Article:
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Robot maker returns to Sault to set up shop.

An industrial robot designer-turned-businessman has returned to the Sault to set up a high-tech robotics and software company.


Armed with some innovative proprietary technology, budding young entrepreneur Blaine Wallace designs, engineers and installs automated systems using high-performance robots that grind and polish rings for the jewelry industry.

After working for a now-closed ring polishing company in Buffalo, the 32-year-old graduate of Lake Superior State University's robotics program acquired the robotic-based systems and PC-based software he originally designed and assembled, and relocated back to the Sault after Christmas to form his own company, Superior Robotics.


The technology takes raw jewelry, fresh from the casting mold, and grinds off the excess metal using robotic systems similar to those used in the automotive industry.

Traditionally, jewelry polishing and finishing is carried out manually, with a skilled craftsmen sitting behind a grinding wheel for hours on end.

"It's a dirty job," says Wallace. Trainees need two months of instruction to obtain proficiency. The turnover rate is high and repetitive strain injuries are common. That is why companies are eager to explore automated alternatives.

"With this you can program a ring style within a half hour and it will produce a high quality ring every time."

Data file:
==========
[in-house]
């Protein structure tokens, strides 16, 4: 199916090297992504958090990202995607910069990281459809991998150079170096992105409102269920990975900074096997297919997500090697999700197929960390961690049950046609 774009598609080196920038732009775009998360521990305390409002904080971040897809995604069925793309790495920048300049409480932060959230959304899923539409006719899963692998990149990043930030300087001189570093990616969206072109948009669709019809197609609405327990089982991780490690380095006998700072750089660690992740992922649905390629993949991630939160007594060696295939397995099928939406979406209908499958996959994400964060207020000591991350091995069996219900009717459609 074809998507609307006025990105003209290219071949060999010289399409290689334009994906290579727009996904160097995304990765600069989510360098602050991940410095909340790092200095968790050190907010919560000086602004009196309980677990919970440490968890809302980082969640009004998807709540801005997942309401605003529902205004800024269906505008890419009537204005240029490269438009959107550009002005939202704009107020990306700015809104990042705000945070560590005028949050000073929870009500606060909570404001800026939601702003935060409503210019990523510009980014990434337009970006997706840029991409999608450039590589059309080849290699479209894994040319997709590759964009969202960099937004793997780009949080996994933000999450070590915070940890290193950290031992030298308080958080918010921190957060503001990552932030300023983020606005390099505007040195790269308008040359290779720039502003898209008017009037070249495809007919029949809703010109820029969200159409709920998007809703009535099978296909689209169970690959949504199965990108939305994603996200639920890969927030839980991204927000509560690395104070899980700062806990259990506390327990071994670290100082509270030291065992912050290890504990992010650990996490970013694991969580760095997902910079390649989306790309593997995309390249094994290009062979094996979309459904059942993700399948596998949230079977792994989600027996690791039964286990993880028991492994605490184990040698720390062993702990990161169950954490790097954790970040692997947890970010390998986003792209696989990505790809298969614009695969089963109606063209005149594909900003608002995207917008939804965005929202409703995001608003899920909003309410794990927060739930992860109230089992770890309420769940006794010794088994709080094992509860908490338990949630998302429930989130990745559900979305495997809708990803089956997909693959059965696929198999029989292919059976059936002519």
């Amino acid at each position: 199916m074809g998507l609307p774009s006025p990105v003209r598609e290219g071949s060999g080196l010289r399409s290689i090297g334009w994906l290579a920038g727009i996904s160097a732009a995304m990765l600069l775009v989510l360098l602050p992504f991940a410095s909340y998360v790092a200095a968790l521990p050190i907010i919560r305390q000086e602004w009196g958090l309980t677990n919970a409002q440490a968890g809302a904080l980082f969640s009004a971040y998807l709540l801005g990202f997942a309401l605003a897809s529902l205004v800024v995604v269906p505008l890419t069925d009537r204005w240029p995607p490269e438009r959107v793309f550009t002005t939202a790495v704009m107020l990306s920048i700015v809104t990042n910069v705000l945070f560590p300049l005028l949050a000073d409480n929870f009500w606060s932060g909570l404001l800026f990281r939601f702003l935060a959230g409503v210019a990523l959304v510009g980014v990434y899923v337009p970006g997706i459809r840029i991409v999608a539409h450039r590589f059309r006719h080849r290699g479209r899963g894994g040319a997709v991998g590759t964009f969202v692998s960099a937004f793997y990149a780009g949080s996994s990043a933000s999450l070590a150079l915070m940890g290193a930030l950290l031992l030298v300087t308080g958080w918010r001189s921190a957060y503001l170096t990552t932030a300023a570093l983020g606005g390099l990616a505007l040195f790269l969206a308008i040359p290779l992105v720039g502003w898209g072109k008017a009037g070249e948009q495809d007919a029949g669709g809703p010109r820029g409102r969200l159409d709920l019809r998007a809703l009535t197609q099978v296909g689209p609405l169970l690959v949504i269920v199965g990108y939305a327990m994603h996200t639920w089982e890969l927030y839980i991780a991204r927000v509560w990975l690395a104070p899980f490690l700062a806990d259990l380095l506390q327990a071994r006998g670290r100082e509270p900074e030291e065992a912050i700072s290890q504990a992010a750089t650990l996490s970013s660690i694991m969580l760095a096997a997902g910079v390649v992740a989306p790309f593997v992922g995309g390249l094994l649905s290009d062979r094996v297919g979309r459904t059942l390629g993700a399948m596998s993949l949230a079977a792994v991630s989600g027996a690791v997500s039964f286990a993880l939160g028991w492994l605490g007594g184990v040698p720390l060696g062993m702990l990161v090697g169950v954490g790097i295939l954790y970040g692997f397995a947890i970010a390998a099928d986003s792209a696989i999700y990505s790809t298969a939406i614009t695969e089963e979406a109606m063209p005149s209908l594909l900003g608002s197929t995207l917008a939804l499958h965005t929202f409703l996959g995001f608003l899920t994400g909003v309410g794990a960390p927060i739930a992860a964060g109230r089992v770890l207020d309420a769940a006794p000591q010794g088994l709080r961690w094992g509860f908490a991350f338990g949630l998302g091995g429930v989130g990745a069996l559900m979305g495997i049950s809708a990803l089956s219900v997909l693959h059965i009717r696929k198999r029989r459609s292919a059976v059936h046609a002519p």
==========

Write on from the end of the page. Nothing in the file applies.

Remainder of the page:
With intuitive software, his R-100 robot displays a deft touch with airplane-like yaw, pitch and roll commands, and accuracy of up to 0.4 of a millimetre.

"The user doesn't have to know how to use the robot to run the system."

Though the product is specifically designed for grinding and polishing rings, Wallace says their PC-based software can be adapted for use in other industries, including palletizing, machine tending, packaging, material handling and assembly.

"It can do anything; it's just a matter of programming."

Superior Robotics Inc. will provide two versions, the R100-G, developed for grinding rings, and the R100-P, used for polishing rings.

Since his former employer closed, Wallace has sold two systems from their inventory at $125,000 (US) a piece, using the cash to start up this venture, and hopes to sell four more systems later this year.

He plans to brand the technology under his own name and showcase it at an upcoming international jewelry manufacturing trade show in Las Vegas in June.

"There is going to be a lot of international exposure there," says Wallace.

"This concept is brand new. (In Buffalo) we were the only company really involved in the jewelry industry. Because jewelry-making is such an ancient profession there is not whole lot of automation, but it really is up and coming."

Wallace says he will likely hire additional support staff in the near future to make use of the qualified labour pool from the engineering and technical programs at Lake Superior State and Sault College.


Northern Ontario Business
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Title Annotation:Sault Ste Marie; Blaine Wallace starts new robotics company
Author:Ross, Ian
Publication:Northern Ontario Business
Geographic Code:1CANA
Date:Apr 1, 2004
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